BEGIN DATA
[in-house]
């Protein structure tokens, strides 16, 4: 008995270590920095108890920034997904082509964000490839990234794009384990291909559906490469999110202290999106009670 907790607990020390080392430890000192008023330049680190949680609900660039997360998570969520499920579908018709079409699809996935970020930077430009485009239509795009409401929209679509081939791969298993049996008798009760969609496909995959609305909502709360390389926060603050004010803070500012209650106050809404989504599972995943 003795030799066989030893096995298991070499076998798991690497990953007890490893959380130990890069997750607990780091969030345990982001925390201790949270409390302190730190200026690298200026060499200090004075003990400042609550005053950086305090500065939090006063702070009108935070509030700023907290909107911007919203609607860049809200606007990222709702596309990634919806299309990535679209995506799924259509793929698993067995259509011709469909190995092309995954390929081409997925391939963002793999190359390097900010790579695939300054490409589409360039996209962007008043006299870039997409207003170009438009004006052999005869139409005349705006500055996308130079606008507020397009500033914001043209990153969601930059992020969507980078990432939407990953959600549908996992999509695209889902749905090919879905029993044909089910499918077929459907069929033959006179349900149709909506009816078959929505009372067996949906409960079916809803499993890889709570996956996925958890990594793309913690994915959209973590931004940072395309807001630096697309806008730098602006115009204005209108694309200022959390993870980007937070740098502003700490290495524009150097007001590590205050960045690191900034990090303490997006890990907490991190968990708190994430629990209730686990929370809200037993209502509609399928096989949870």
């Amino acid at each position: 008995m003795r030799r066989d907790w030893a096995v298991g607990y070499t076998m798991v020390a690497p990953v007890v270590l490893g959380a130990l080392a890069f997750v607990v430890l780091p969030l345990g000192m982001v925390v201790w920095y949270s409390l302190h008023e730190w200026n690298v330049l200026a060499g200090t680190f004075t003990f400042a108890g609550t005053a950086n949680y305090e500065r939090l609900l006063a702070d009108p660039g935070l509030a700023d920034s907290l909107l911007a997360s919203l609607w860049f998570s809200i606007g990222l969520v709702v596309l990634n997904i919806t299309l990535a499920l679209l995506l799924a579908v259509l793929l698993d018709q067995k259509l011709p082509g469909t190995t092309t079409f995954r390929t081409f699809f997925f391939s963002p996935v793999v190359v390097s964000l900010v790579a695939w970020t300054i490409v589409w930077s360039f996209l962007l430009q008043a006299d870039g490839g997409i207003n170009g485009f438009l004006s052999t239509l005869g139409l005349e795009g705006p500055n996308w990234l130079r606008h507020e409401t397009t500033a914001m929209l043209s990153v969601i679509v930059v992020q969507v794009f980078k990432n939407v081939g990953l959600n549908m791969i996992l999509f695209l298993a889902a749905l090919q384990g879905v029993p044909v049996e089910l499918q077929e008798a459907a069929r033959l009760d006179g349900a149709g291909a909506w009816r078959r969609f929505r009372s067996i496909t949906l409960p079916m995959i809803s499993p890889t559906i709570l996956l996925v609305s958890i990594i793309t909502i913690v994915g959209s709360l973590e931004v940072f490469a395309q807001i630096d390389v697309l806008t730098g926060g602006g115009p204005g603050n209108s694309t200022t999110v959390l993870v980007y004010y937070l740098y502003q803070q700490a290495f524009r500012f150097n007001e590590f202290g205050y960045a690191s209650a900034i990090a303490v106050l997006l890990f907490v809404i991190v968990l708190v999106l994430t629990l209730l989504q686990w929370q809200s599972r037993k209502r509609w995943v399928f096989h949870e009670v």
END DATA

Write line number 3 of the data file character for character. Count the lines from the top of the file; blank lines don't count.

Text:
């Amino acid at each position: 008995m003795r030799r066989d907790w030893a096995v298991g607990y070499t076998m798991v020390a690497p990953v007890v270590l490893g959380a130990l080392a890069f997750v607990v430890l780091p969030l345990g000192m982001v925390v201790w920095y949270s409390l302190h008023e730190w200026n690298v330049l200026a060499g200090t680190f004075t003990f400042a108890g609550t005053a950086n949680y305090e500065r939090l609900l006063a702070d009108p660039g935070l509030a700023d920034s907290l909107l911007a997360s919203l609607w860049f998570s809200i606007g990222l969520v709702v596309l990634n997904i919806t299309l990535a499920l679209l995506l799924a579908v259509l793929l698993d018709q067995k259509l011709p082509g469909t190995t092309t079409f995954r390929t081409f699809f997925f391939s963002p996935v793999v190359v390097s964000l900010v790579a695939w970020t300054i490409v589409w930077s360039f996209l962007l430009q008043a006299d870039g490839g997409i207003n170009g485009f438009l004006s052999t239509l005869g139409l005349e795009g705006p500055n996308w990234l130079r606008h507020e409401t397009t500033a914001m929209l043209s990153v969601i679509v930059v992020q969507v794009f980078k990432n939407v081939g990953l959600n549908m791969i996992l999509f695209l298993a889902a749905l090919q384990g879905v029993p044909v049996e089910l499918q077929e008798a459907a069929r033959l009760d006179g349900a149709g291909a909506w009816r078959r969609f929505r009372s067996i496909t949906l409960p079916m995959i809803s499993p890889t559906i709570l996956l996925v609305s958890i990594i793309t909502i913690v994915g959209s709360l973590e931004v940072f490469a395309q807001i630096d390389v697309l806008t730098g926060g602006g115009p204005g603050n209108s694309t200022t999110v959390l993870v980007y004010y937070l740098y502003q803070q700490a290495f524009r500012f150097n007001e590590f202290g205050y960045a690191s209650a900034i990090a303490v106050l997006l890990f907490v809404i991190v968990l708190v999106l994430t629990l209730l989504q686990w929370q809200s599972r037993k209502r509609w995943v399928f096989h949870e009670v």